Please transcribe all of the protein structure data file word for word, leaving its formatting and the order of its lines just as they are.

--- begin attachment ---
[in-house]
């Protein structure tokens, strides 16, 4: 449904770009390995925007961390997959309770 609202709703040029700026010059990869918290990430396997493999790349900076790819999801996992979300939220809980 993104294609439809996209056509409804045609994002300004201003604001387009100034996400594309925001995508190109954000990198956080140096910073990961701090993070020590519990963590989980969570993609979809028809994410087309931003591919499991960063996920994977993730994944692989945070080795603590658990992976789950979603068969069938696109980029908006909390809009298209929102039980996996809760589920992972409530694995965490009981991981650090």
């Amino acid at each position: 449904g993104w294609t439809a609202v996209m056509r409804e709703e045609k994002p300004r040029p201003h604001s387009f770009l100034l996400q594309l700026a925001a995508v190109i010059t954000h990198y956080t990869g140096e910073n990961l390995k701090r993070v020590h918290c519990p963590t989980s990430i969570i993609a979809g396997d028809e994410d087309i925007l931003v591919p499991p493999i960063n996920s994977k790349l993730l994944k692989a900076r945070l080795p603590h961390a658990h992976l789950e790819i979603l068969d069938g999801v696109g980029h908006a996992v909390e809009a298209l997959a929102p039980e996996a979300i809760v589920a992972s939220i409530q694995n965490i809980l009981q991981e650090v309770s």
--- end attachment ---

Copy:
[in-house]
């Protein structure tokens, strides 16, 4: 449904770009390995925007961390997959309770 609202709703040029700026010059990869918290990430396997493999790349900076790819999801996992979300939220809980 993104294609439809996209056509409804045609994002300004201003604001387009100034996400594309925001995508190109954000990198956080140096910073990961701090993070020590519990963590989980969570993609979809028809994410087309931003591919499991960063996920994977993730994944692989945070080795603590658990992976789950979603068969069938696109980029908006909390809009298209929102039980996996809760589920992972409530694995965490009981991981650090």
């Amino acid at each position: 449904g993104w294609t439809a609202v996209m056509r409804e709703e045609k994002p300004r040029p201003h604001s387009f770009l100034l996400q594309l700026a925001a995508v190109i010059t954000h990198y956080t990869g140096e910073n990961l390995k701090r993070v020590h918290c519990p963590t989980s990430i969570i993609a979809g396997d028809e994410d087309i925007l931003v591919p499991p493999i960063n996920s994977k790349l993730l994944k692989a900076r945070l080795p603590h961390a658990h992976l789950e790819i979603l068969d069938g999801v696109g980029h908006a996992v909390e809009a298209l997959a929102p039980e996996a979300i809760v589920a992972s939220i409530q694995n965490i809980l009981q991981e650090v309770s």